At the recent AD White Conference on Greek Life there was a break out session on race relations. It was lead by two gentlemen who happen to be African-American: Blayne Stone | Residence Hall Director, Donlon and Marcus Scales | Residence Hall Director, Ujamaa. What guarantees are there that a) these gentlemen were selected on objective criteria, and b) there was not a deliberate effort to select them to lead the workshop based upon their race?

    Isn’t it ironic that the Office of Sorority and Fraternity Living was moved out of the Dean of Students Office just as the office was refocused to “support students in cultural and identity development”? One would hope that the ONLY cultural and identity development encouraged by the Dean of Students Office would be that of Cornellian.

  • Guy

    and yet…they allowed self selecting housing where certain groups can DENY people based on SKIN COLOR so people don’t have to mix…. What a joke the whole diversity identity politics charade is! All violence white on white…white on black…black on black…black on white should be abhorred….but the university seems to believe some require more of a BACKLASH. You empower offenders by treating this different than say a black person beating up a white saying some label…cracker, whitee, WHO CARES….punish the violence…and treat everyone with the SAME RESPECT! Would this be a lesser crime if the white guy beat up a Hispanic or white guy and called him some name?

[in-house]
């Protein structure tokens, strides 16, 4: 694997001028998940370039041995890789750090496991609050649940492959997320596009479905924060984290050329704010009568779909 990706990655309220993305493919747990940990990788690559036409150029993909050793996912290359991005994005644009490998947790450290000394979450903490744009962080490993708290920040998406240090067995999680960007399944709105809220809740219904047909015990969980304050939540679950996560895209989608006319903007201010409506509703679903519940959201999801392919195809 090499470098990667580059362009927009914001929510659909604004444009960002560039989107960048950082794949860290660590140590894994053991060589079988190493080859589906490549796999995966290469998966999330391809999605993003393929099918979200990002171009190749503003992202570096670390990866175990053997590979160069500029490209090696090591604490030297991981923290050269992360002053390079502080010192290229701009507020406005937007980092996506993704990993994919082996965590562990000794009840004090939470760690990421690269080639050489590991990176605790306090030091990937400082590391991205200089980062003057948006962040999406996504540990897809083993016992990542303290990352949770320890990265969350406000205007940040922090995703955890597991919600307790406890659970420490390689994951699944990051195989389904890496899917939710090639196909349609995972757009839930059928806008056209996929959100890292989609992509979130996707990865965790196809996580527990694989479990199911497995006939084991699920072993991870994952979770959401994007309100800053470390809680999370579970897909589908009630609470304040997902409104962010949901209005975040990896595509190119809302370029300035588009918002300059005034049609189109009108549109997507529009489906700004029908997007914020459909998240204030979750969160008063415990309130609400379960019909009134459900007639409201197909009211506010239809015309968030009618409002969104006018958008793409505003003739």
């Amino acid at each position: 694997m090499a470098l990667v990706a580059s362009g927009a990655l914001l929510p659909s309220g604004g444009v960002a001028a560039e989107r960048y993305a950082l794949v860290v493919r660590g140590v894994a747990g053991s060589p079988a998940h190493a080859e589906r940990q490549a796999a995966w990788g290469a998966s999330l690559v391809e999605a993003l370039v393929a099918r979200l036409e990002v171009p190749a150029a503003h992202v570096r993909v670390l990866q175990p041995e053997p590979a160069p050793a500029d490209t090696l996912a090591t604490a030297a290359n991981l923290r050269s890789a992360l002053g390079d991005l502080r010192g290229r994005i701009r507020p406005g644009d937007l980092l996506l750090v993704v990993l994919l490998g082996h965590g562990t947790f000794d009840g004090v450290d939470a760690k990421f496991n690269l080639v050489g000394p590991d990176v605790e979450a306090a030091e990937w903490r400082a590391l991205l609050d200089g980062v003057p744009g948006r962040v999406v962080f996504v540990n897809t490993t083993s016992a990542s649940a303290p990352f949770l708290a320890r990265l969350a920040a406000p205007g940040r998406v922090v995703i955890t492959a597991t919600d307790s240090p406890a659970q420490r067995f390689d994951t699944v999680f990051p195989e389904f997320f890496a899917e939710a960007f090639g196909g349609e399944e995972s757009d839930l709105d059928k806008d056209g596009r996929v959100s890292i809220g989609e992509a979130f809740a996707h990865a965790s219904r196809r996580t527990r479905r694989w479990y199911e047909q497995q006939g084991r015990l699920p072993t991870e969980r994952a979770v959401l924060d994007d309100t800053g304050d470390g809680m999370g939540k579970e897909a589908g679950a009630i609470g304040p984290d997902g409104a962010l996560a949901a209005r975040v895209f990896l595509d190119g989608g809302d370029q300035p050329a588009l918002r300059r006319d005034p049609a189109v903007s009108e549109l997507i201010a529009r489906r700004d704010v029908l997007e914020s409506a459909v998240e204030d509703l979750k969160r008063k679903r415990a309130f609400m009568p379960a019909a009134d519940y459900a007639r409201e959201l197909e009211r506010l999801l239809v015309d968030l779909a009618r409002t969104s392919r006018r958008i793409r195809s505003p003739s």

• Jay Wind

      Dear Guy. I believe you accurately describe the dilemma Cornell faces. In the late 1960s,a Trustee Commission looked at the problem and made fraternities and sororities not only remove exclusionary clauses from their own constitutions, but also made them get their nationals to do the same. A very courageous act. After the Straight takeover in 1969, Cornell resisted the idea of segregated housing. After Ujamaa was established, the NYS Board of Regents issued a policy against segregated housing. So, Cornell has required Ujamaa and the Latino Living Center to be open to non-blacks and non-Latinos respectively. However, Cornell has not been successful in enforcing that requirement. Cornell has always promoted integrated housing where students of all races, religions or ethnicities can mix, and Cornell has failed to address the problem of self-marginalization.

      • Jonathan Pomboza

        You think the problem is “self-marginalization”? I think the problem is that when minorities try to unite, the majority wants to break them apart.

        • Jay Wind

          I support Cornell students uniting on issues of public concern. Working together on issues promotes understanding and constructive dialog. Segregated housing promotes mistrust and destructive “demands” in which one minority student group seeks to gain at the direct expense of other student groups. We don’t need to politicize resource allocation between student groups, and the resulting mistrust and resentment.